18

I've just started looking into M-V-VM for a WPF application. Everything makes sense so far besides this particular issue...

I have a ViewModel I'll call Search. This ViewModel binds to a datagrid and lists results of items. Now, I have a command that needs to bring up another view, the item's details.

Putting the logic to show another view in the Search View doesn't seem right, it's not testable at all.

Here is my ViewModel implementation, which is not testable...

public class SearchViewModel
{
   public void SelectItem()
   {
     // I want to call the DetailsView from here
     // this seems wrong, and is untestable
     var detailsView = new DetailsView();
     detailsView.Show();
   }
}

Where does the logic to show a view from a ViewModel method go in this pattern?

12

Views should never be instantiated anywhere "below" the UI layer. VMs exist below that realm, therefore this is not the place to put that logic (as you've already realized).

There will almost always be some UI level event that will indicate the need to create the view. In your example, it might be a row (double) click event on the datagrid. That would be the place to new-up and show your DetailsView window.

  • Thanks for the help, this seems like a viable solution. Even though I can't unit test the logic for setting up the view(Setting properties that interact with the injected ViewModel), it leaves the ViewModels testable which is where the majority of logic is. – Jab Nov 21 '08 at 16:47
  • 1
    If a simple event opens the view, this is good. But what if the event needs some more action, data fetching, verification. Would you put this stuff into the view, too? Or create another level of indirection? – Sam Jan 8 '09 at 9:51
  • Indeed. Same question as Sam has over here. What if you need more data or logic before opening the view? (ex. if property x=1 open view 1, if property x=2 open other view) – Tom Deleu Mar 27 '09 at 11:31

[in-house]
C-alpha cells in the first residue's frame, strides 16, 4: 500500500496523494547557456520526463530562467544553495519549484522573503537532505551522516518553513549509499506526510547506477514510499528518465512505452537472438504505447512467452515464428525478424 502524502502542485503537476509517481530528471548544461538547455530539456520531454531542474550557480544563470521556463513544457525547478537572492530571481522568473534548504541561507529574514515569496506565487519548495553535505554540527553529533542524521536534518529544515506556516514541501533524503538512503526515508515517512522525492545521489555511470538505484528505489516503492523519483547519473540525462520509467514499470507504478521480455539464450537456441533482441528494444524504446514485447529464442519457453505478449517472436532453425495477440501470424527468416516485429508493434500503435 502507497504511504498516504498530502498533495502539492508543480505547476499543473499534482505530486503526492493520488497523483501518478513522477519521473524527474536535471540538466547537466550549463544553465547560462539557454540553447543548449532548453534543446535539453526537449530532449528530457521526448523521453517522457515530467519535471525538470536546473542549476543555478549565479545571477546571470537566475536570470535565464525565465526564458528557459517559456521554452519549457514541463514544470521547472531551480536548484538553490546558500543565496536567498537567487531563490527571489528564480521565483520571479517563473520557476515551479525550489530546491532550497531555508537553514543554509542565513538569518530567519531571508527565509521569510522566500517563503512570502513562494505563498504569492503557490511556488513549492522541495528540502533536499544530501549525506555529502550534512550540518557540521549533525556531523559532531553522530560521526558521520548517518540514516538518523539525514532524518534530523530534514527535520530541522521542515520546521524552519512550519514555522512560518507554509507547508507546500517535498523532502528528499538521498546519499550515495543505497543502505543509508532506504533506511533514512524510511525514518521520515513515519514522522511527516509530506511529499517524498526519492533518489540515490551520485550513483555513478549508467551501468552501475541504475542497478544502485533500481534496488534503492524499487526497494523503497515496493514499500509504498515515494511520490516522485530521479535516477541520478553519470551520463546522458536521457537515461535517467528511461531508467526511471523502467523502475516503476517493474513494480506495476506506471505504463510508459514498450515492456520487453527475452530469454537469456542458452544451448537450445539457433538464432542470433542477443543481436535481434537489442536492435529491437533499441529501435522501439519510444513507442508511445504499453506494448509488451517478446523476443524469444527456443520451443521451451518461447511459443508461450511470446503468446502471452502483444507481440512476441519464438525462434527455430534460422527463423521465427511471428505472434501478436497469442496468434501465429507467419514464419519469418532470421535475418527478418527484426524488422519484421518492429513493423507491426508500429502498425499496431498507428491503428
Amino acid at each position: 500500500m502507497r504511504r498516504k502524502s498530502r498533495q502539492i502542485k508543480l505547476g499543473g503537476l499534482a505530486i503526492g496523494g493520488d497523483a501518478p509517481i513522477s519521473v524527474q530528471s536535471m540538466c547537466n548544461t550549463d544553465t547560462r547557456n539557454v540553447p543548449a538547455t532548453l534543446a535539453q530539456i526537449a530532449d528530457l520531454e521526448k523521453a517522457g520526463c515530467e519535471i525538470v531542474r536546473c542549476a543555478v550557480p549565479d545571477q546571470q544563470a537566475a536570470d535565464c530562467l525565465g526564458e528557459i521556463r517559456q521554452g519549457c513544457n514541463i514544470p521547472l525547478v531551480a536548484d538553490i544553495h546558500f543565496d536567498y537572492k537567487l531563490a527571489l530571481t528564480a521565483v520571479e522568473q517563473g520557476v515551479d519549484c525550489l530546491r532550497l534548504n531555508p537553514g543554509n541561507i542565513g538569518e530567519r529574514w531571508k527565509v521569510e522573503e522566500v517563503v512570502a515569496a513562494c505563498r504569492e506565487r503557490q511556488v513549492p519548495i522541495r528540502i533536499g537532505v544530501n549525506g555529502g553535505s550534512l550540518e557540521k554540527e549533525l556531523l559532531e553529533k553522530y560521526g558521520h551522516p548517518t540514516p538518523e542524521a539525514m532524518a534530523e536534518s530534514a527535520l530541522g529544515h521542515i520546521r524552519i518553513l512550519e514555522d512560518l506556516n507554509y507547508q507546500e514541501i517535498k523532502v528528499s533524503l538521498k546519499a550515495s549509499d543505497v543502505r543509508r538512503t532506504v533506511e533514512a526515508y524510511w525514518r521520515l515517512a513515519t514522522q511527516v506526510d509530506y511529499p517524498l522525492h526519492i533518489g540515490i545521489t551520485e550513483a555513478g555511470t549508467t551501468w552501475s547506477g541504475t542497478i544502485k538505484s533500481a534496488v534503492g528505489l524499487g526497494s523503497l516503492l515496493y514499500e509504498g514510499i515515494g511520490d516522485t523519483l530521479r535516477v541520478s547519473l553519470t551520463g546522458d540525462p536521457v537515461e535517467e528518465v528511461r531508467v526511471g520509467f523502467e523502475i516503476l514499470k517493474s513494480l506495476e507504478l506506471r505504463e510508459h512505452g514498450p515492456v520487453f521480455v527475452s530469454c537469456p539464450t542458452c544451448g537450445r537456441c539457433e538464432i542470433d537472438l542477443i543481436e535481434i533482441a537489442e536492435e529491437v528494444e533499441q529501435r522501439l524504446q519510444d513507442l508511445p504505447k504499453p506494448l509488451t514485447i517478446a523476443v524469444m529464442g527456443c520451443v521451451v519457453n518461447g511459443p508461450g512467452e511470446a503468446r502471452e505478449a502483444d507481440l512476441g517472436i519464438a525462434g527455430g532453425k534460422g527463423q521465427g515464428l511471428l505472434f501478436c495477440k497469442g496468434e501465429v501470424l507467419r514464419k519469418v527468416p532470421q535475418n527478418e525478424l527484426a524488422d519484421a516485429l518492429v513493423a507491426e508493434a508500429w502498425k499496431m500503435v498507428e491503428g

• @Sam @Tom: the event's args would pass down any data needed from the UI. The handler then uses that data to make its decisions, and/or retrieve further data. I like to put my event handlers on a controller, to keep my VMs as light as possible. Take a look at the event aggregation and commanding patterns in Prism 2.0 for a good example. It actually shows a few different approaches. – Chris Staley May 6 '09 at 17:03
19

As Kiff noted:

Views should never be instantiated anywhere "below" the UI layer. VMs exist below that realm, therefore this is not the place to put that logic (as you've already realized).

There will almost always be some UI level event that will indicate the need to create the view. In your example, it might be a row (double) click event on the datagrid. That would be the place to new-up and show your DetailsView window.

You have to realize that M-V-VM is slightly different than other patterns like MVC or MVP. The ViewModel has no direct knowledge of the UI. Opening another view is a view-specific function. The View Model should care less what or how many views are using it's data. I most likely would never open the view via a command.

alt text http://blogs.msdn.com//johngossman/attachment/576163.ashx

  • Thanks for clarification. – Jab Nov 21 '08 at 16:48
4

Here's a basic rule of thumb on this.

  • If you are handling local actions in your view, you can intiate from the view model.

  • If it's cross view (like showing a search screen), then either use an EventAggregator pattern (an eventing service) or inject an Application Controller which you invoke methods on, and it in turn displays the search.

1

Catel includes an approach which involves the use of IUIVisualizerService. This interface defines a UI controller which can be used to display dialogs in either modal or modaless form from a ViewModel. Basically, inside the parent vm, you create the viewmodel that should stay behind the new view, and the service finds the associated one (based on some convention or registration) and then shows it.

0

We use a variant on this pattern, Here we have controllers that represent the VM, so the datacontext of the View is the VM and our DTOs are properties of the VM/Controller. We call it a controller still as we use this as the control point and thus handle certain command from the View. This is (I think) where we would implement the command such as yours.

Your Answer

By clicking “Post Your Answer”, you agree to our terms of service, privacy policy and cookie policy

Not the answer you're looking for? Browse other questions tagged or ask your own question.